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    Thank you gents.. for valuable advise.

    just curious to know how much will be the average yearly cost if I set up trust and properties in Melb, perth and sydney?
    thanks.
     
  7. The Y-man

    The Y-man Moderator Staff Member

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    ~$1,500 to set up (trust/corp trustee)
    $200 pa ASIC fee
    that's about it (apart from accountant fees if applicable)

    The Y-man
     
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  8. Stiles

    Stiles New Member

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    $1500 initial cost and $200 pa for setting up trust is not that expensive compared with the house value...
    Any other cost should i consider.?
    do we need to setup trust for each property so that its ownership can be transferred to each kid down the line.
     
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  9. Terry_w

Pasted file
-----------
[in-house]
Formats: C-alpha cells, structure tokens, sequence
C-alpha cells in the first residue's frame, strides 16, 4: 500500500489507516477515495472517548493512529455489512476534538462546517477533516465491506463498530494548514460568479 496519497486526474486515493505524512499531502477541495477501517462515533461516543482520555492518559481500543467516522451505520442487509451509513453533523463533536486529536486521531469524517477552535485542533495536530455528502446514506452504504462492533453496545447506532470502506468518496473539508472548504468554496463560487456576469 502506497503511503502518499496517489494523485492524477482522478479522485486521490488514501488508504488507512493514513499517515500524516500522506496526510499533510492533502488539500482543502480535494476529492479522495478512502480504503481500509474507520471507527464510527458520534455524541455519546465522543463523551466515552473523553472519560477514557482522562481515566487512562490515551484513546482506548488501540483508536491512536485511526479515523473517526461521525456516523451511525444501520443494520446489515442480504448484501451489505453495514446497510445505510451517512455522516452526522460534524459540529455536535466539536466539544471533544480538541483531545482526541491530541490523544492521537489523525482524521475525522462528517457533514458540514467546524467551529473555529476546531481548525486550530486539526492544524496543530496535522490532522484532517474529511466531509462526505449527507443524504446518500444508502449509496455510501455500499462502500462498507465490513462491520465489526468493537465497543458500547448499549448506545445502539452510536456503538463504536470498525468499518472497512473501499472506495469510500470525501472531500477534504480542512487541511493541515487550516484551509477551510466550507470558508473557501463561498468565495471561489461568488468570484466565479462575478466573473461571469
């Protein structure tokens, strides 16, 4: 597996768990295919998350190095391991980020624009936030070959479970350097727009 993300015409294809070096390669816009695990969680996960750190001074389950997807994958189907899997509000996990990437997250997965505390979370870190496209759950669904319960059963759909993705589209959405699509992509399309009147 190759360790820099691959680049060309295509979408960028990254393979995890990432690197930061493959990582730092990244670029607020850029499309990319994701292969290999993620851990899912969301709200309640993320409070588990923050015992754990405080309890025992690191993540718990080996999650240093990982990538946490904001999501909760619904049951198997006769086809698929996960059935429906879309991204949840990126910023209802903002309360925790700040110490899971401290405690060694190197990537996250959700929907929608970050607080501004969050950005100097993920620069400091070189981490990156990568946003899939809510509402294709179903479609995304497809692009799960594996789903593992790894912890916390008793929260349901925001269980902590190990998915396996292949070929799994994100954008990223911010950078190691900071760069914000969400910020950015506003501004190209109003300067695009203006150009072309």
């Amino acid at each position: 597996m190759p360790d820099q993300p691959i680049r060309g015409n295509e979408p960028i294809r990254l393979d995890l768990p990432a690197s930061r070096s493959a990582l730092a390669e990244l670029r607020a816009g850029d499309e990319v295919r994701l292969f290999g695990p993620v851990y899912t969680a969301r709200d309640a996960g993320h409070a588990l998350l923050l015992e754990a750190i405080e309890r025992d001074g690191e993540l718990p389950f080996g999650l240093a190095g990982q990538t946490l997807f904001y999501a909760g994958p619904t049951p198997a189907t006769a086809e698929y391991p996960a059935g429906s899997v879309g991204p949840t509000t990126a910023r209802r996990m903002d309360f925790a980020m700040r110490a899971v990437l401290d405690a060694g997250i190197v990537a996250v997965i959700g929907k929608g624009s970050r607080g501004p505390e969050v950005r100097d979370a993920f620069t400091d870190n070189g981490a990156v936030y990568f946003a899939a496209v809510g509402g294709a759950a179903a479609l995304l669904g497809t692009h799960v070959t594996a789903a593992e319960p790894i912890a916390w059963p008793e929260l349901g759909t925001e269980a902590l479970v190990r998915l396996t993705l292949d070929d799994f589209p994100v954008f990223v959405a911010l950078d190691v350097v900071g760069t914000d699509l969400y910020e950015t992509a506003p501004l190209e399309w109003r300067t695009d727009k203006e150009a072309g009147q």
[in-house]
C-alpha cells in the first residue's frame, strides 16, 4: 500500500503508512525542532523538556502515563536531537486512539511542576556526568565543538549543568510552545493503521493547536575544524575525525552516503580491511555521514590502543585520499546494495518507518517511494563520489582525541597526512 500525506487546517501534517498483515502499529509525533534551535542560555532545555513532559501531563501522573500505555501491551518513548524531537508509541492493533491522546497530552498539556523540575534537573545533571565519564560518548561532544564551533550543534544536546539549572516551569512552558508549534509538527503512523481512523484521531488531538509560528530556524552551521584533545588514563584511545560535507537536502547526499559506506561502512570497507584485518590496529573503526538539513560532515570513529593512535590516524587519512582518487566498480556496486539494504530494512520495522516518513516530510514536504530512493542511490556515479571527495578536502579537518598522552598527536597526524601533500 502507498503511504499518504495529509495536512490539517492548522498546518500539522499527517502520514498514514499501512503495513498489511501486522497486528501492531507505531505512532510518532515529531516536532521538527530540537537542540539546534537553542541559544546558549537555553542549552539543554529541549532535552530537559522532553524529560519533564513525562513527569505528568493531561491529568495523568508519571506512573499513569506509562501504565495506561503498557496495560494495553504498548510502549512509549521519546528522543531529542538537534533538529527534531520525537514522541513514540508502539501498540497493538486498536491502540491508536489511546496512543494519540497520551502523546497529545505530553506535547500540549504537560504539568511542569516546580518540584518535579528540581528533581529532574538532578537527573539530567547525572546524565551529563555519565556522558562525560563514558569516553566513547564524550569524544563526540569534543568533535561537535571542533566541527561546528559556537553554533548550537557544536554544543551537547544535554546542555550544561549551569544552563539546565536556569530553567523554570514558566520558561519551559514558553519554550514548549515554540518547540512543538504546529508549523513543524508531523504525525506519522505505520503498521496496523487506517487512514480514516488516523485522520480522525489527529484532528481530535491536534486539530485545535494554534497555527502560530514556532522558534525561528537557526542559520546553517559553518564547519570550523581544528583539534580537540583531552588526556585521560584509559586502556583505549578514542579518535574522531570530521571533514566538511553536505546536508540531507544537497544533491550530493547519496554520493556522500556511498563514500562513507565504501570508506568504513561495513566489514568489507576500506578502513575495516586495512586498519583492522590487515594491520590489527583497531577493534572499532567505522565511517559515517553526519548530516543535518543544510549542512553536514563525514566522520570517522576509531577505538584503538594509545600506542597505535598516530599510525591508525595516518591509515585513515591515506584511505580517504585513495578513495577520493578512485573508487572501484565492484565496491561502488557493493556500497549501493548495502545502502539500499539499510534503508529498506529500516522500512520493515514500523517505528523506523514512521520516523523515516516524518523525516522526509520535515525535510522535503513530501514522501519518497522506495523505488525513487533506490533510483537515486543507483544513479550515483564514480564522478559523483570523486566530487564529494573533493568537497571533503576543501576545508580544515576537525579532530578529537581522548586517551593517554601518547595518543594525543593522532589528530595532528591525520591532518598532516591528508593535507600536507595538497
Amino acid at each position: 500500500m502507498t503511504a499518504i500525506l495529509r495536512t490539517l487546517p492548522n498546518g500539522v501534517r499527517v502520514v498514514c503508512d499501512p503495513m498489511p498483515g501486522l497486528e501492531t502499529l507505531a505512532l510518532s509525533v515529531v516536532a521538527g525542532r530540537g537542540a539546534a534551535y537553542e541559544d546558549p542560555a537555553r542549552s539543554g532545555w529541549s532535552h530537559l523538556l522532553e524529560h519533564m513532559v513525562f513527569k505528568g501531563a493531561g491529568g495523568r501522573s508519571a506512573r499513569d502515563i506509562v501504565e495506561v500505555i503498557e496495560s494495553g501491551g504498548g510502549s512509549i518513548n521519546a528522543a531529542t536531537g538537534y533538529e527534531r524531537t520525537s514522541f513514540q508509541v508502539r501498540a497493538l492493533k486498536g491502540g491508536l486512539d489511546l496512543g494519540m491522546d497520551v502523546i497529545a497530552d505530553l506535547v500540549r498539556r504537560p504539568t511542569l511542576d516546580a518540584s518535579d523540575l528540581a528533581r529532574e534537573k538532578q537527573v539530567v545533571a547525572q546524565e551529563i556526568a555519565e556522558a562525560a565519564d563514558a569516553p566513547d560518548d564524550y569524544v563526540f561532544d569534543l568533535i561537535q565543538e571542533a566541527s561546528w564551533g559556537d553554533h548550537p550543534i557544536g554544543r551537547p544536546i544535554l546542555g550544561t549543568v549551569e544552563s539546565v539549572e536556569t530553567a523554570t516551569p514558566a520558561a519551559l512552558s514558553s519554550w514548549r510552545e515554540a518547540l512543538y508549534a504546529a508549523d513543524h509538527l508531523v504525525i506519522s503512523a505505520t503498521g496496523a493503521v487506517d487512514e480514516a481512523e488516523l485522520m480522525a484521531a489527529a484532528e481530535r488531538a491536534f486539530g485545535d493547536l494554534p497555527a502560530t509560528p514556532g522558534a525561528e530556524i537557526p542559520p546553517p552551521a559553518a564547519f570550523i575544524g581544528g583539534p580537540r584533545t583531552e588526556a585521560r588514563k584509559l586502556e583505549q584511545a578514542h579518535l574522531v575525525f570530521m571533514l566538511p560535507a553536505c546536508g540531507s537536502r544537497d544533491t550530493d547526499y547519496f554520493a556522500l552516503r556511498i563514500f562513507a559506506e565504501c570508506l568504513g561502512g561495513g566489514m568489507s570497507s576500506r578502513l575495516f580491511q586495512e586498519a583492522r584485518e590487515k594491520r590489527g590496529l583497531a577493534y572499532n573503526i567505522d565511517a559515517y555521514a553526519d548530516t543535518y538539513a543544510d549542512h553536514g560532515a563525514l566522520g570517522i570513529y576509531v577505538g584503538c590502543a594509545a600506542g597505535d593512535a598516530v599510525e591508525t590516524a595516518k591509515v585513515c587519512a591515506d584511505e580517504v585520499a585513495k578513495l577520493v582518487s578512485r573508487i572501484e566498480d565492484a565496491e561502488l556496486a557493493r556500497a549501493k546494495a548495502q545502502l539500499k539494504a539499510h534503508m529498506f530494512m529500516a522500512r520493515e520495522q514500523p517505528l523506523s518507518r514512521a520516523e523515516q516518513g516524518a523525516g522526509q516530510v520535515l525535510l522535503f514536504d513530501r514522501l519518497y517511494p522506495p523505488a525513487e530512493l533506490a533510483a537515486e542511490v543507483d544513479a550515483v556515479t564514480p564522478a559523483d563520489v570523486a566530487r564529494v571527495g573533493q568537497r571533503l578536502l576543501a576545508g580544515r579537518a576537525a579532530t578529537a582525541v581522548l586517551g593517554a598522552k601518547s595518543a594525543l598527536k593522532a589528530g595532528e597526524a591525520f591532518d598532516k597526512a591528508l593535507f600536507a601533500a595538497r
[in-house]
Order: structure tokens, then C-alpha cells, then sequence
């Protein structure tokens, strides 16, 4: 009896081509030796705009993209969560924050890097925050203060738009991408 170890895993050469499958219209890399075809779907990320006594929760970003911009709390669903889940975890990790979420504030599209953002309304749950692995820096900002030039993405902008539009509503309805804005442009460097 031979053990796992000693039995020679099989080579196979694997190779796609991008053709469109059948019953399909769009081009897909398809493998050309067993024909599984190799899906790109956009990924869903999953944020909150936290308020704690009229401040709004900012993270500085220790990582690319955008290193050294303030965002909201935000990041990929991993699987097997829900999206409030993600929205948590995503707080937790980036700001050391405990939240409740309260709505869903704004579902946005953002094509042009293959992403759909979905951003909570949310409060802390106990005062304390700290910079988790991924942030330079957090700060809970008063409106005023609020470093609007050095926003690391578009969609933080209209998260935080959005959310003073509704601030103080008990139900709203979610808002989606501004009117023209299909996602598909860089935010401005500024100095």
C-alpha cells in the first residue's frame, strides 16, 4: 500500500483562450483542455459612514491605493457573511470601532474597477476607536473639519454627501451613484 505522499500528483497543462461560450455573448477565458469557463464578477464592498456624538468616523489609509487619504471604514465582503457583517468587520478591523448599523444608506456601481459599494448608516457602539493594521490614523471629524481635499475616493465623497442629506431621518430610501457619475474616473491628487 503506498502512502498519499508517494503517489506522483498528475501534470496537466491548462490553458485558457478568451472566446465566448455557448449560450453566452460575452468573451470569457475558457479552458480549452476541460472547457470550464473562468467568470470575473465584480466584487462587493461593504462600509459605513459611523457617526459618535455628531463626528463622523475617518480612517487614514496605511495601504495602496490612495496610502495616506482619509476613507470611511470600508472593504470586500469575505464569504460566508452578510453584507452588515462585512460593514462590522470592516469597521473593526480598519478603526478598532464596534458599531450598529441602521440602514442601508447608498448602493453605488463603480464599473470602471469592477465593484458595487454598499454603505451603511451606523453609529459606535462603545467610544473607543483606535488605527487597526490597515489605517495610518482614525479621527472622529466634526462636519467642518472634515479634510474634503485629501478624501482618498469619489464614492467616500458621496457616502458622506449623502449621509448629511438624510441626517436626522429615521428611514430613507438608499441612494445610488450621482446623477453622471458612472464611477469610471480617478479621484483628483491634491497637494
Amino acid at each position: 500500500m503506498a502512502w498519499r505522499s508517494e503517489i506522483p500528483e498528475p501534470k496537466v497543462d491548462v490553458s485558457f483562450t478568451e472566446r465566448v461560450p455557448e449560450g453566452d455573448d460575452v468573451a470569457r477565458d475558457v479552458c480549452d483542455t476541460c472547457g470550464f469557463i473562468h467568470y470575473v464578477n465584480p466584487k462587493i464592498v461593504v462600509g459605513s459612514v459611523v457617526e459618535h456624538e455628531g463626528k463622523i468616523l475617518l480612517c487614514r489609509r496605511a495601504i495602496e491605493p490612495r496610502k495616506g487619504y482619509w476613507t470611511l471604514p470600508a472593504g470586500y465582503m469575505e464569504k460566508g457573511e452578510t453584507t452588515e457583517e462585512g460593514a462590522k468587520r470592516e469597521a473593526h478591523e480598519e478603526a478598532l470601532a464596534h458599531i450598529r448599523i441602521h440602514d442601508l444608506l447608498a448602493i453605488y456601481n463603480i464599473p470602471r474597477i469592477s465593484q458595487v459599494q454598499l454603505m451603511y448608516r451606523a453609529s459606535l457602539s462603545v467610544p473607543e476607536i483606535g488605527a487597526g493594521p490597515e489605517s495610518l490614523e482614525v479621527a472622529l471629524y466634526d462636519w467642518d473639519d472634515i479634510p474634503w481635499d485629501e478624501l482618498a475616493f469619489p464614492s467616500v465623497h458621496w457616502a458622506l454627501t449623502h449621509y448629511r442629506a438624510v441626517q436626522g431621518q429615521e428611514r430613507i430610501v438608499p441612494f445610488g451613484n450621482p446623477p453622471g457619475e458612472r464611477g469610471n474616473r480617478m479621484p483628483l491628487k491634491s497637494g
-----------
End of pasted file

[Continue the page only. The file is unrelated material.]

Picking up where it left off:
Terry_w Solicitor, Finance Broker, CTA Business Member

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    I charge $2750 for set up including legal advice company and tailored trust.

    $250 or so annual asic fees.

    Accounting fees - will let an accountant answer that.

    Biggie is land tax in nsw and vic. In nsw 1.6% of land value per year.
     
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  10. Peter_Tersteeg

    Peter_Tersteeg Finance broker and strategist Business Member

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    Plus the cost of not being able to claim negative gearing.